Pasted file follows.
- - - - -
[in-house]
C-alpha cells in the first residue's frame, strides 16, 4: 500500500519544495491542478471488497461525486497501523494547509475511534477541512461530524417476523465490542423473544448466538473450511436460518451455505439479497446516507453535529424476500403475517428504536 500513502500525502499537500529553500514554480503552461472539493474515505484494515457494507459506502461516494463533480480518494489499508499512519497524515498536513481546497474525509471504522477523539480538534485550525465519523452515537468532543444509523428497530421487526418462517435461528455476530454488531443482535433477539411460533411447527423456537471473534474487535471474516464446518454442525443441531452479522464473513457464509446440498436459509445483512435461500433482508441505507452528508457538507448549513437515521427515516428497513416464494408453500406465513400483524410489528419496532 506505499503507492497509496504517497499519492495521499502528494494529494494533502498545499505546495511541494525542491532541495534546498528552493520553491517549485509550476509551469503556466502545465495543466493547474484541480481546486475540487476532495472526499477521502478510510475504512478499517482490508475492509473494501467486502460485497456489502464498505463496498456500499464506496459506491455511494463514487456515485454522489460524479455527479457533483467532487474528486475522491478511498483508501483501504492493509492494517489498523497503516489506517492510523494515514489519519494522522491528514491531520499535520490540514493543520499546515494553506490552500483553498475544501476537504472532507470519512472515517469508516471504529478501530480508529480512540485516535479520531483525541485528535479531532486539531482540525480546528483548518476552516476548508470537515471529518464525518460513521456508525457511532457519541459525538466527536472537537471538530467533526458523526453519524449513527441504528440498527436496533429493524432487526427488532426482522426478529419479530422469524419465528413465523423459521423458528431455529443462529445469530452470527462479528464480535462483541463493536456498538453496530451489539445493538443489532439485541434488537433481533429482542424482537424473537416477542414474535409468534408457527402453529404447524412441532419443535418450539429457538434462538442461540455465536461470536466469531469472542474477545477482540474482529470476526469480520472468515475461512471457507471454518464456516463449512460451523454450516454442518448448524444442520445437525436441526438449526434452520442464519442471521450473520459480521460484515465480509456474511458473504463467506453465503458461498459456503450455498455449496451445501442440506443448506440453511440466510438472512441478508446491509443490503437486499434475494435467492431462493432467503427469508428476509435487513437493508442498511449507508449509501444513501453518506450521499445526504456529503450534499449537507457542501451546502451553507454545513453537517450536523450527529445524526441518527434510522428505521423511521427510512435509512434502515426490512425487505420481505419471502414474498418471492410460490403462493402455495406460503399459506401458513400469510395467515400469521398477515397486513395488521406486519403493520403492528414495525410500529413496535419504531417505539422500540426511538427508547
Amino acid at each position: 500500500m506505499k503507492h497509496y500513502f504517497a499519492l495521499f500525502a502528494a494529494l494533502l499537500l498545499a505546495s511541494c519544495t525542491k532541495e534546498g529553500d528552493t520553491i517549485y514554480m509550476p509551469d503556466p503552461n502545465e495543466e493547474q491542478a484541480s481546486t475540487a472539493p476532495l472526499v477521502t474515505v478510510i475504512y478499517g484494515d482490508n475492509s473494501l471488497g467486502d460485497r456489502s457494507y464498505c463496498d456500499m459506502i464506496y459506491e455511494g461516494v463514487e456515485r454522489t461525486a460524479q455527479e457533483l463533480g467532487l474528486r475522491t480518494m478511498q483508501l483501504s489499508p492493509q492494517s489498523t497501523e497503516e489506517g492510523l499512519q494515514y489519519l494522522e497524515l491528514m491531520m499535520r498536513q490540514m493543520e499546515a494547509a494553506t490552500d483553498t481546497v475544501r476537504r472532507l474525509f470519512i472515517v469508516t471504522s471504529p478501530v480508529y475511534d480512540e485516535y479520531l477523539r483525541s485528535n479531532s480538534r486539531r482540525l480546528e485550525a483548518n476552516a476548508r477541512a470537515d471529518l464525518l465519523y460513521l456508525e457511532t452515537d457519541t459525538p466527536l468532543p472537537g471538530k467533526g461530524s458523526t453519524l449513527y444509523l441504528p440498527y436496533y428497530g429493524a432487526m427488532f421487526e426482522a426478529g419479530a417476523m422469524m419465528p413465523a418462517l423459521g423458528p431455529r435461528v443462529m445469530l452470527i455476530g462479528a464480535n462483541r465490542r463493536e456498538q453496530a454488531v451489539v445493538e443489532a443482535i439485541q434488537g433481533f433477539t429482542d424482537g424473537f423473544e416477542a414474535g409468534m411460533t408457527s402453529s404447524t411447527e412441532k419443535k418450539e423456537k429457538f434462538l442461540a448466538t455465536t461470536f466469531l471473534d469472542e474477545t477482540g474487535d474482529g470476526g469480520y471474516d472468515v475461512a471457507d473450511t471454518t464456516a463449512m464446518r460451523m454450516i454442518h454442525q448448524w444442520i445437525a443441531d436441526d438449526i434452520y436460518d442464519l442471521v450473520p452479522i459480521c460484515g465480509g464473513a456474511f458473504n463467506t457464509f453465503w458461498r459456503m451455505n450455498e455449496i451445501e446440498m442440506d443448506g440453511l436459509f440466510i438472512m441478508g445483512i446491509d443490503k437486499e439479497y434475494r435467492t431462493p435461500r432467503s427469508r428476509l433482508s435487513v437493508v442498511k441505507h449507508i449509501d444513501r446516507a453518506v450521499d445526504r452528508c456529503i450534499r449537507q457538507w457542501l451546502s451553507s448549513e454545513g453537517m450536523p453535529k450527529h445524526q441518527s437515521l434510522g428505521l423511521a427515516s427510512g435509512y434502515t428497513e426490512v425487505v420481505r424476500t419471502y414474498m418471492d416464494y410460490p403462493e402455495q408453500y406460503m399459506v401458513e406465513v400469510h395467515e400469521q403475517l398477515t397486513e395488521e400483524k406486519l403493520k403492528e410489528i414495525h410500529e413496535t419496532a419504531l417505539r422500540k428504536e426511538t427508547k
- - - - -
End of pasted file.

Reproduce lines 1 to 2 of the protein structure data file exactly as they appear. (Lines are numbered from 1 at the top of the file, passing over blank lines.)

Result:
[in-house]
C-alpha cells in the first residue's frame, strides 16, 4: 500500500519544495491542478471488497461525486497501523494547509475511534477541512461530524417476523465490542423473544448466538473450511436460518451455505439479497446516507453535529424476500403475517428504536 500513502500525502499537500529553500514554480503552461472539493474515505484494515457494507459506502461516494463533480480518494489499508499512519497524515498536513481546497474525509471504522477523539480538534485550525465519523452515537468532543444509523428497530421487526418462517435461528455476530454488531443482535433477539411460533411447527423456537471473534474487535471474516464446518454442525443441531452479522464473513457464509446440498436459509445483512435461500433482508441505507452528508457538507448549513437515521427515516428497513416464494408453500406465513400483524410489528419496532 506505499503507492497509496504517497499519492495521499502528494494529494494533502498545499505546495511541494525542491532541495534546498528552493520553491517549485509550476509551469503556466502545465495543466493547474484541480481546486475540487476532495472526499477521502478510510475504512478499517482490508475492509473494501467486502460485497456489502464498505463496498456500499464506496459506491455511494463514487456515485454522489460524479455527479457533483467532487474528486475522491478511498483508501483501504492493509492494517489498523497503516489506517492510523494515514489519519494522522491528514491531520499535520490540514493543520499546515494553506490552500483553498475544501476537504472532507470519512472515517469508516471504529478501530480508529480512540485516535479520531483525541485528535479531532486539531482540525480546528483548518476552516476548508470537515471529518464525518460513521456508525457511532457519541459525538466527536472537537471538530467533526458523526453519524449513527441504528440498527436496533429493524432487526427488532426482522426478529419479530422469524419465528413465523423459521423458528431455529443462529445469530452470527462479528464480535462483541463493536456498538453496530451489539445493538443489532439485541434488537433481533429482542424482537424473537416477542414474535409468534408457527402453529404447524412441532419443535418450539429457538434462538442461540455465536461470536466469531469472542474477545477482540474482529470476526469480520472468515475461512471457507471454518464456516463449512460451523454450516454442518448448524444442520445437525436441526438449526434452520442464519442471521450473520459480521460484515465480509456474511458473504463467506453465503458461498459456503450455498455449496451445501442440506443448506440453511440466510438472512441478508446491509443490503437486499434475494435467492431462493432467503427469508428476509435487513437493508442498511449507508449509501444513501453518506450521499445526504456529503450534499449537507457542501451546502451553507454545513453537517450536523450527529445524526441518527434510522428505521423511521427510512435509512434502515426490512425487505420481505419471502414474498418471492410460490403462493402455495406460503399459506401458513400469510395467515400469521398477515397486513395488521406486519403493520403492528414495525410500529413496535419504531417505539422500540426511538427508547